A break never hurts and can help you come back stronger.  At the end of the day, it’s just running.

Question for you: How do you break out of a rut?

Blueberry Challenge XC 5k (20:01)

On Sunday, I ran the Blueberry Hill Challenge 5k.  Even though I had raced on Saturday, I opted to run.  For whatever reason, I’ve never been able to run this particular race. This year when I had the opportunity I took it.  After racing the day before, I knew it wouldn’t be fast and opted to use it as a fun workout.  The race benefited local Veterans, and as someone with many military ties, I wanted to run for a great cause.

I got to the race around 8 am, warmed up the entire course, and made it back to the start at 8:55.  I was glad I warmed up on the course, so I knew what the “challenge was.”  The course was a mixture of trail and pavement, a lot of hills, plus climbing up stairs around mile 2.5.  I heard it was tough but understanding something is tough versus experiencing it, is two entirely different things.

At 9 am, we were off.  The first mile is net downhill.   It’s a narrow, winding trail, and I felt like I was back running a cross-country race.  There were several people around, including another woman.  We hit the first mile in 6:12 and while it was faster than I anticipated.  I knew what goes down must go up and so I wasn’t looking forward to the next two miles of climbing back.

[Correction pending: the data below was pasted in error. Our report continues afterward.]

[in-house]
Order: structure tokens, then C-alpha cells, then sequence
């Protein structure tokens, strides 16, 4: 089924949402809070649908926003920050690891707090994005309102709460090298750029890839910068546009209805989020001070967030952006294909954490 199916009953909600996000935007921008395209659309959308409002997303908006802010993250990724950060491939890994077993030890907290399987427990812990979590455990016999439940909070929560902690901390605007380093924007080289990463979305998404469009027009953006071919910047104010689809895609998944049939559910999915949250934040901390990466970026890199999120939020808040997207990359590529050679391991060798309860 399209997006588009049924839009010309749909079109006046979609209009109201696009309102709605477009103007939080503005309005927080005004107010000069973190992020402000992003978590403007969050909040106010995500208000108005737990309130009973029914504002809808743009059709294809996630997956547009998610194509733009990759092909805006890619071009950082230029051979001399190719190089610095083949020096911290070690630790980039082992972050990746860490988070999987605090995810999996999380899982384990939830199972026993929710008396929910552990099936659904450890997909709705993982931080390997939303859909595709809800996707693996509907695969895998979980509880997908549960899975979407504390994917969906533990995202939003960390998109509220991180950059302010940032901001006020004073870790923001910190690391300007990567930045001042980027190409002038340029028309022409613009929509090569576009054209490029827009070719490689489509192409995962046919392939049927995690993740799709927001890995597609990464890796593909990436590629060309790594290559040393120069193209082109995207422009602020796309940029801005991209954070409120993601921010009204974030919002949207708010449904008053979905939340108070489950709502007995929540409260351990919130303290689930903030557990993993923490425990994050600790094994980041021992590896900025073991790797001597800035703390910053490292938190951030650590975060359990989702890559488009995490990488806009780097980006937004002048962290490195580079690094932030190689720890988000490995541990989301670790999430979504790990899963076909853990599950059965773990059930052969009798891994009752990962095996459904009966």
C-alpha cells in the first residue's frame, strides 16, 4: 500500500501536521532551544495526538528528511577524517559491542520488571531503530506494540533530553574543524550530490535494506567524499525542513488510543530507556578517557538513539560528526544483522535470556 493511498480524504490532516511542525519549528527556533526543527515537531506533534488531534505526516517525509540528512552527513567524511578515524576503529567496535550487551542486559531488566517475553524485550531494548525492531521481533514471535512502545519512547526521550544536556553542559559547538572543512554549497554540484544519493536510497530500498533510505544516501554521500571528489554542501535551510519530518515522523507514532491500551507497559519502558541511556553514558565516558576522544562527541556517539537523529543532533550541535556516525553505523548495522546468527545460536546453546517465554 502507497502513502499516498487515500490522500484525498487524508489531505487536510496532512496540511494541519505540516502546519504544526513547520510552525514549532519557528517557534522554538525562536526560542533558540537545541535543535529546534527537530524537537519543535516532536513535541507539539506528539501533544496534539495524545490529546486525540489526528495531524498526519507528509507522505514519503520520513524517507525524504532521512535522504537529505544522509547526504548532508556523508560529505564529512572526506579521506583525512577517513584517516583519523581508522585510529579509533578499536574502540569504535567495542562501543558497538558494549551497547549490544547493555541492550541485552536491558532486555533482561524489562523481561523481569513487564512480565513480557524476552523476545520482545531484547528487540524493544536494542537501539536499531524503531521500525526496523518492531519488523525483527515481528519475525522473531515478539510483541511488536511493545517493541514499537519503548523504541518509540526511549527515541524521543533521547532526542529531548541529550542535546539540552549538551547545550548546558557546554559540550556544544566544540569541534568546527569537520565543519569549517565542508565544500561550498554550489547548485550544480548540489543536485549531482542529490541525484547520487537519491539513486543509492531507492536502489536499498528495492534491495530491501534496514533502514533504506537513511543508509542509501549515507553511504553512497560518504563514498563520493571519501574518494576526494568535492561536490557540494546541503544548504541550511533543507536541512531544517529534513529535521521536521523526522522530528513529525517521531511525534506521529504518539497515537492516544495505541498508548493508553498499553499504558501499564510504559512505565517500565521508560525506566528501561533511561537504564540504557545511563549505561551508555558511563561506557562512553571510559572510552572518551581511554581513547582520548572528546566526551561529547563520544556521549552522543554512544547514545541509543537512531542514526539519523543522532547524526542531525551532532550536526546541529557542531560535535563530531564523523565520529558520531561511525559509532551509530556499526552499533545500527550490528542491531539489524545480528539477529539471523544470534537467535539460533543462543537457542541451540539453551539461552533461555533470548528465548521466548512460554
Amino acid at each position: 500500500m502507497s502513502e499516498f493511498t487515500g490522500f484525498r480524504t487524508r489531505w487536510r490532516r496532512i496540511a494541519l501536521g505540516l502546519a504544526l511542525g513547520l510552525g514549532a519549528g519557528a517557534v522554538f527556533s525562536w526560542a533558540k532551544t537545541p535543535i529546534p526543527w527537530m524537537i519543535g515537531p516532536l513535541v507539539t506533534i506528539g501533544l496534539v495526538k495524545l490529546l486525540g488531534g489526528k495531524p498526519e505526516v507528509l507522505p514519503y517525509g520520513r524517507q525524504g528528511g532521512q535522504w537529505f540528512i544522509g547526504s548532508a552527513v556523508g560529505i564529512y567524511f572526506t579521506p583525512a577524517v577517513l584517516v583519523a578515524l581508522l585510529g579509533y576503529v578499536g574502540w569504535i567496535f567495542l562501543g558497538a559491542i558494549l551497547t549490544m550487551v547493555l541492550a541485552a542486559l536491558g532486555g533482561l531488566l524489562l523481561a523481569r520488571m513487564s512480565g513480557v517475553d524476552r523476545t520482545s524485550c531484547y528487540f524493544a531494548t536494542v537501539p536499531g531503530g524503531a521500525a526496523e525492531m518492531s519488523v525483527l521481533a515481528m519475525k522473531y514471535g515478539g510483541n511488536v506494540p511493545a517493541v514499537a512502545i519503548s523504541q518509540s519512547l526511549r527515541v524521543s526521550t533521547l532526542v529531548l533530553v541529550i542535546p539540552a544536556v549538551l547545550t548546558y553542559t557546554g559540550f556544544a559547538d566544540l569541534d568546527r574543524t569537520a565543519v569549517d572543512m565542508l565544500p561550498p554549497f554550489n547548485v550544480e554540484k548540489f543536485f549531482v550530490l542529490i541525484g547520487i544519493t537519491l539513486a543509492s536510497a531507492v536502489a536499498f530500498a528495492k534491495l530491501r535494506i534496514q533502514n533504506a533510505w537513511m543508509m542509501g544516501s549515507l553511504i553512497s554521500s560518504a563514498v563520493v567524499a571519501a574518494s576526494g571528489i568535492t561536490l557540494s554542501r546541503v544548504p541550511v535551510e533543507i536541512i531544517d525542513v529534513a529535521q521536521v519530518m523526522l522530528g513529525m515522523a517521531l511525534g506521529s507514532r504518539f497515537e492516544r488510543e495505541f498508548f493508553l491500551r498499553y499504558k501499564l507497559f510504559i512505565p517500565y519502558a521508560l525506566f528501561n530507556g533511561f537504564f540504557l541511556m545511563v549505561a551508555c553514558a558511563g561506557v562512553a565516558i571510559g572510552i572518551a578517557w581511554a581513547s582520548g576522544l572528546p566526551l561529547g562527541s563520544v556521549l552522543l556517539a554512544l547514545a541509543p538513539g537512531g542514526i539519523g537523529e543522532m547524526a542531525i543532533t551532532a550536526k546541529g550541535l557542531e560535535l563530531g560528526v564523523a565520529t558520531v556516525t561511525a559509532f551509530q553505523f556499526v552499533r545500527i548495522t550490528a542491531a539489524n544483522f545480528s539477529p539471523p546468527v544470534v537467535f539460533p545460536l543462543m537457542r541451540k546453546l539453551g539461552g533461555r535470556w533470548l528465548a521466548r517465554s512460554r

During the second mile, we were running uphill, as well as through a section of woods that was covered with leaves.  The covering made it challenging to see roots and possible things that could cause you to fall, or create injury.  I told myself: Just take it easy…no need to roll or sprain an ankle.  I was running by myself with a few people in front, so I just focused on the ground.  I hit the second mile in 6:35.

The goal of the third mile was to continue to stay strong.  I knew there were stairs to climb and the course was also still going uphill.  At that point, I was running next to a young kid wearing spikes.  I usually win for “most noisy runner” but every time we would hit the pavement for a second, you would hear the spikes click.  We got to the staircase, and I just floored it.  I figured I would be tired anyway.  My strategy for hills is run fast up because of you’ll be exhausted either way.  After the hill, I found myself as the fourth person overall which I was happy with.

The staircase causes the mile to feel a lot longer than it is.  I felt as though I should almost be done, but we still had over half a mile.  I began pushing a little too early, and by the time I knew it, it was only mile 2.75 and I felt exhausted.  I just pushed towards the end and crossed in 20:01.

Like the day before, the goal was 20 minutes, and it all evened out.  On a difficult cross country course, I am happy with that.  In all, I had a great time and would do the race each year it works out.  It’s by no means a fast course, but it’s a lot of fun.

Questions for you:

Have you run up stairs before?  What are your techniques?

Do you like trails or pavement better? 

 

The Importance of Easing Back into Training

The Importance of Easing Back into Training